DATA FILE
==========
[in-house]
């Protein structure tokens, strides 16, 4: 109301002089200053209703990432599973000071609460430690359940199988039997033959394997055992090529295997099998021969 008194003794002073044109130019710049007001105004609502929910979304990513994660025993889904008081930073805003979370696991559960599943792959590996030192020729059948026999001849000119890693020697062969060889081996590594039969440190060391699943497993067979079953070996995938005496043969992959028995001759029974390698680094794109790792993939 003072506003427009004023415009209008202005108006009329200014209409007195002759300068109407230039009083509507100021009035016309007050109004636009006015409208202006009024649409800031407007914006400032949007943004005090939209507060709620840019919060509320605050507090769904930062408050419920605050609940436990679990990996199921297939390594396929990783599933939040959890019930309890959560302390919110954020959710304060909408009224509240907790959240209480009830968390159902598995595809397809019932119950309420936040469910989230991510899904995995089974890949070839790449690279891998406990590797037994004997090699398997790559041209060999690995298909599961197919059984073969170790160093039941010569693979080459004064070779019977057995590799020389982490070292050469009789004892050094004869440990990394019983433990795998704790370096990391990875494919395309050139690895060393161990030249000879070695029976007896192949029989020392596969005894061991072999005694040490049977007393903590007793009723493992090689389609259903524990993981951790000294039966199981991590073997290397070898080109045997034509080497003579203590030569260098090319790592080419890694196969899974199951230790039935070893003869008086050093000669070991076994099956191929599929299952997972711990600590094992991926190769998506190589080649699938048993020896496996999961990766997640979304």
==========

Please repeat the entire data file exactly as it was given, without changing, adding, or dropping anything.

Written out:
[in-house]
């Protein structure tokens, strides 16, 4: 109301002089200053209703990432599973000071609460430690359940199988039997033959394997055992090529295997099998021969 008194003794002073044109130019710049007001105004609502929910979304990513994660025993889904008081930073805003979370696991559960599943792959590996030192020729059948026999001849000119890693020697062969060889081996590594039969440190060391699943497993067979079953070996995938005496043969992959028995001759029974390698680094794109790792993939 003072506003427009004023415009209008202005108006009329200014209409007195002759300068109407230039009083509507100021009035016309007050109004636009006015409208202006009024649409800031407007914006400032949007943004005090939209507060709620840019919060509320605050507090769904930062408050419920605050609940436990679990990996199921297939390594396929990783599933939040959890019930309890959560302390919110954020959710304060909408009224509240907790959240209480009830968390159902598995595809397809019932119950309420936040469910989230991510899904995995089974890949070839790449690279891998406990590797037994004997090699398997790559041209060999690995298909599961197919059984073969170790160093039941010569693979080459004064070779019977057995590799020389982490070292050469009789004892050094004869440990990394019983433990795998704790370096990391990875494919395309050139690895060393161990030249000879070695029976007896192949029989020392596969005894061991072999005694040490049977007393903590007793009723493992090689389609259903524990993981951790000294039966199981991590073997290397070898080109045997034509080497003579203590030569260098090319790592080419890694196969899974199951230790039935070893003869008086050093000669070991076994099956191929599929299952997972711990600590094992991926190769998506190589080649699938048993020896496996999961990766997640979304």